GMOs are living things that have had their genetic code altered. Typically, a package of genes is taken from an unrelated organism and inserted into the GMO to create a desired trait, such as herbicide resistance. A GMO that is resistant to a herbicide will survive when sprayed while nearby plants will die. GMOs exist for many reasons and in many forms; for the purposes of this discussion, we use GMO to indicate a crop that has been modified to tolerate a chemical herbicide, such as the crops produced by Monsanto (now Bayer).
The problem is that these GMOs haven’t lived up to their promise and have facilitated poor agricultural practices, like monocropping and intensive use of toxic chemicals. Nature adapts. Chemicals that were once sufficient to kill weeds become less effective over time. As weed pressure mounts, more intensive applications are required to achieve the same result—and many of those chemicals end up in our air, food and waterways.
Since introducing GMOs, we are using more herbicides than ever before; not less. As well, “stacked” GMOs introduced to tolerate multiple herbicide mixtures, for example with the addition of the older herbicides dicamba and 2,4-D, introduced to kill plants that are now resistant to glyphosate alone not only escalated chemical use, but also caused damage and losses of neighbouring crops.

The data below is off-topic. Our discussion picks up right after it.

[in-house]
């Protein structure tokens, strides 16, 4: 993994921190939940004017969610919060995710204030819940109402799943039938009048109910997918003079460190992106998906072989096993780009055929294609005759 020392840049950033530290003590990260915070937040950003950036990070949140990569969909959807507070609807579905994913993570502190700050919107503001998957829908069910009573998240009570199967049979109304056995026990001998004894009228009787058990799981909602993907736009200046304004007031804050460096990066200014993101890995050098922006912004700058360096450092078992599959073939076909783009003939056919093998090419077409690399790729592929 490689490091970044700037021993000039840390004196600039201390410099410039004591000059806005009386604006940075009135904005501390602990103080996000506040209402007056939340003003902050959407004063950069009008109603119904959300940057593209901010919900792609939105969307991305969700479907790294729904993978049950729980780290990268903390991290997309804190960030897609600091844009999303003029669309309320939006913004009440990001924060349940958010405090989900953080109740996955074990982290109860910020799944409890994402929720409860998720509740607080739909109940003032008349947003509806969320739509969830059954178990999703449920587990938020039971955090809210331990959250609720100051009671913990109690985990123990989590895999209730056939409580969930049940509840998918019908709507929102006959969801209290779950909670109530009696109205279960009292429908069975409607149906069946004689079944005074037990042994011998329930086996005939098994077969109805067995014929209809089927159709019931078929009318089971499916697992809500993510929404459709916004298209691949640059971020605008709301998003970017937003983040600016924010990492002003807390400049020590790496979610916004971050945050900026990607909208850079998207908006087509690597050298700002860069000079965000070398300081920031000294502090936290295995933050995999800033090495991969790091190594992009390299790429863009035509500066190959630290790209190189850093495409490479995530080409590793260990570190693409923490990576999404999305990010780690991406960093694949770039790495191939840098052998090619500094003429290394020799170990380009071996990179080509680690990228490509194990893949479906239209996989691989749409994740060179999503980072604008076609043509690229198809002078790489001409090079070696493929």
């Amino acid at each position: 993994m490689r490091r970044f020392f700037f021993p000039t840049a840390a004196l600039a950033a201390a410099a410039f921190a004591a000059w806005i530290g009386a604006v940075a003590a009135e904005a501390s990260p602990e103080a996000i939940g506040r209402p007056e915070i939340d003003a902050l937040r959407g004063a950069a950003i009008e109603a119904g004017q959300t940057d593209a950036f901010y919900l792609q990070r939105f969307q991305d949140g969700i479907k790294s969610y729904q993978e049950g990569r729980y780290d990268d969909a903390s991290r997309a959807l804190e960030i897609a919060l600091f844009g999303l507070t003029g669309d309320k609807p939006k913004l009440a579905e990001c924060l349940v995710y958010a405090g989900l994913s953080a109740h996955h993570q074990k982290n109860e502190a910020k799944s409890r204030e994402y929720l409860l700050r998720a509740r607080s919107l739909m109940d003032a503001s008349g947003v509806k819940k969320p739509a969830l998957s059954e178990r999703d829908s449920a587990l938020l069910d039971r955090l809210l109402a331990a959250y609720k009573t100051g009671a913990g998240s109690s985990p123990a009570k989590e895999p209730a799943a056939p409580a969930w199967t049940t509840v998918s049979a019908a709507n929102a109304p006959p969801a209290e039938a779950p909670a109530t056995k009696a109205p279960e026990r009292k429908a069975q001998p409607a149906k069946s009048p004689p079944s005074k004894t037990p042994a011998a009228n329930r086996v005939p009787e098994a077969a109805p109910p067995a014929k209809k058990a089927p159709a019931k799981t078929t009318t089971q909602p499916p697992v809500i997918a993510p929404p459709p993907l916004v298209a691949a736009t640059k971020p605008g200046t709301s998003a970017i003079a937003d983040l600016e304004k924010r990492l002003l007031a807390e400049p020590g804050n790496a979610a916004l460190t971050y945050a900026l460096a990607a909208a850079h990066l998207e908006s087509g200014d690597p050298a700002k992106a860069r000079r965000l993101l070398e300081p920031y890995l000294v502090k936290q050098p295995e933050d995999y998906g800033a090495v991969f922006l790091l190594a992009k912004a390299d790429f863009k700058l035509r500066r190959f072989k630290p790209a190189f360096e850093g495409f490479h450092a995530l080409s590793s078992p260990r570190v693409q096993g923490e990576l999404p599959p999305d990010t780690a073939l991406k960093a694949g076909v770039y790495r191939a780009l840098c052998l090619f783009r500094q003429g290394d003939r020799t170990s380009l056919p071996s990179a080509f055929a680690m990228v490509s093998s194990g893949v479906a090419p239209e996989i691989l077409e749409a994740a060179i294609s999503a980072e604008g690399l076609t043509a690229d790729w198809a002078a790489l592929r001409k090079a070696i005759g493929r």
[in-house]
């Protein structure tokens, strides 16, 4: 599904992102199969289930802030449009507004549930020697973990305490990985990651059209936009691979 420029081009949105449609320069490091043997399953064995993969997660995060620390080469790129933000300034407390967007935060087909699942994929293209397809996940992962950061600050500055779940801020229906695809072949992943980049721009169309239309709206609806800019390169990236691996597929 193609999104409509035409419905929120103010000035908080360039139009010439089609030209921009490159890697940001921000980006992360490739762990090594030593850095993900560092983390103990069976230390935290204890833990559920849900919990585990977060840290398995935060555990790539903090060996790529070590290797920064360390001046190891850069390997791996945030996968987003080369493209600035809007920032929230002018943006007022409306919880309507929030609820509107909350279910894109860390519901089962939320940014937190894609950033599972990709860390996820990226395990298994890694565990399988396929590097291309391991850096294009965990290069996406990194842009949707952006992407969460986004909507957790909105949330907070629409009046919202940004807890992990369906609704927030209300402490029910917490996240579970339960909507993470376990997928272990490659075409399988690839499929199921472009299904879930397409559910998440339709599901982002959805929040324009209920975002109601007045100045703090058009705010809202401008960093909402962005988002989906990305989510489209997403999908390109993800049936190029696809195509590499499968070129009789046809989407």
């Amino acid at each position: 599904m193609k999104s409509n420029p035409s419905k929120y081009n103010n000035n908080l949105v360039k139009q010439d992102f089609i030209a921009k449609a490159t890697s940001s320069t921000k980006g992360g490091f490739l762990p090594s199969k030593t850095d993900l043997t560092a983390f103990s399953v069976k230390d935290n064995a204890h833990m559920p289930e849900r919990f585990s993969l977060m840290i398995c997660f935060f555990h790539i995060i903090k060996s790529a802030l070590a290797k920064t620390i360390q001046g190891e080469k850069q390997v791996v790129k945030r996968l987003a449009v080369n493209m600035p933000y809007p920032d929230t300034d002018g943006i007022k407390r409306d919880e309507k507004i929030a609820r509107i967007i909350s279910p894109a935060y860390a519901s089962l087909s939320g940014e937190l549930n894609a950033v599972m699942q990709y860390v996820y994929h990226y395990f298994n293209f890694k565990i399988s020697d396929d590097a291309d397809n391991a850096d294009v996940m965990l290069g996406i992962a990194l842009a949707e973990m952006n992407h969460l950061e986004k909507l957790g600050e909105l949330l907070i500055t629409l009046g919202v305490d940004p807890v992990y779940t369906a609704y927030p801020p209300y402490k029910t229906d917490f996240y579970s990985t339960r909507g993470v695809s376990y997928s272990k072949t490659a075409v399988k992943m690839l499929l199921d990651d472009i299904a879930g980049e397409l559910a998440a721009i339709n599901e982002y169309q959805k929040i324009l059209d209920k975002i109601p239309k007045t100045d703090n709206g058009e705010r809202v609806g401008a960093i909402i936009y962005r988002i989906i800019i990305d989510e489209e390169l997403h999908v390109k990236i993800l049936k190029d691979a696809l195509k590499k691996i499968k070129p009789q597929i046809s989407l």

Importantly, the rise of these GMOs has created a vertically integrated system owned by the chemical company. Farmers become mere implementers of someone else’s design, obligated to pay a licensing fee on every bag of seed, and vulnerable to prosecution for contamination of seed with modified genes. GMO crops may simplify food production, requiring fewer people to manage more acres, but the short -term gain comes at cultural and spiritual costs. The fracturing of rural communities in which younger generations see no future is a direct consequence of this type of industrial agriculture.
An important Canadian concern is the proposal to allow unassessed, unapproved, unregistered, untraced commodification of organisms that have been genetically altered using CRISPR technology.
GMO cropping is ultimately short-sighted and reductionist, putting power in the hands of a few and over time degrading the resilience of agricultural land. Regenerative organic agriculture instead encourages methods that put power in the hands of as many farmers as possible.
Bhosekar V, Nichols K, Myer J. Rodale Inst. 2017. Organics for Sustainable Food Security. Mod Concepts Dev Agronomy. ISSN 2637-7659.
Moyer J., Nichols K, Bhosekar V. Rodale Inst. 2017. A fifteen year review summarizing effects of conventional and organic farming systems on soils, nutrition, environment, economics and yields (1981-1995). Asian J Sci Tech. 8(4):4628-4623.
Bhosekar V, Nichols K, Moyer J. Rodale Inst. 2016. Energy use and emissions in agricultural production systems. Canadian Organic Grower COG.ca
Seidel R, Moyer J, Nichols K, Bhosekar V. Rodale Inst. 2017. Studies on long-term performance of organic and conventional cropping systems in Pennsylvania. Org. Agr. 7:53–6.